Tuesday, September 14, 2010
To gel or not to gel, 'tis a nurse's question.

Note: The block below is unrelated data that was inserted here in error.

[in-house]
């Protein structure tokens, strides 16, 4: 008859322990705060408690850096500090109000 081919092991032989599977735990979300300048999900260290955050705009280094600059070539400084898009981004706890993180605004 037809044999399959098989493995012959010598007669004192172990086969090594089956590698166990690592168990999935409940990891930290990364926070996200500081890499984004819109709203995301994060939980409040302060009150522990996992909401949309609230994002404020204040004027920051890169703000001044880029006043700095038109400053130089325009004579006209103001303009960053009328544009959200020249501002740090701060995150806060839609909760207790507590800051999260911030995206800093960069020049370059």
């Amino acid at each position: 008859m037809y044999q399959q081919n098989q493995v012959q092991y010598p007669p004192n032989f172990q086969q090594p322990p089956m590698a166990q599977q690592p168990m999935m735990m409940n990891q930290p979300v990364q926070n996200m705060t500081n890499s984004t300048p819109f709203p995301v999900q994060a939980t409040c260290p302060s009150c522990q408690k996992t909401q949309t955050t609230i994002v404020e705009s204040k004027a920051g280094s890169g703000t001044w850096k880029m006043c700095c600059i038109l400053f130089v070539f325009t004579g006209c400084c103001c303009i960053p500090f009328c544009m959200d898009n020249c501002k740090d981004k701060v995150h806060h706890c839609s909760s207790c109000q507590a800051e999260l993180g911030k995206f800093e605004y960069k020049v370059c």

If you have spend any time in a hospital or doctor's office you're bound to have noticed bottles of hand sanitizing gel. They seem to be everywhere these days! They are nailed on the inside and outside of rooms, bathroom, as well as entrances and exits. You are reminded to "gel in and gel out" before entering the hospital, after leaving the hospital, before and after leaving a patient's room, etc, etc. Advocates say using hand sanitizers are quicker and more effective than hand washing. There is no need to sing the birthday song (to make sure you wash for at least 15 - 20 seconds) as you use hand sanitizer. In addition, hand gels are convenient when soap and water may not be available (in the car, on a hike, or during a disaster). The occasional use here and there is great, but for us nurses if we used hand sanitizer every time we are suppose to (before and after entering a patient's room, after using gloves, before dispensing medication, and in general after any patient contact) we would use hand gel hundreds of time in an eight hour shift (forget about a 12 hour shift)! All that alcohol cannot be that great for the skin and who knows about the long-term effects on the rest of our body. Alcohol, after all, is a neurotoxin. Being able to use hand gel is a time saver, and when I'm slammed with several patients, being able to use it quickly is definitely a plus, but at what cost? Since the widespread use of hand gel is relatively new (within the last 5 to 7 years) long-term heavy use has yet to be studied. What if at the end of my 25 year career I end up with neurological effects from alcohol poisoning? No thank you. At least for me, I'll be spending the extra 30 seconds washing my hands with soap and water instead of lubing my hands with Purell.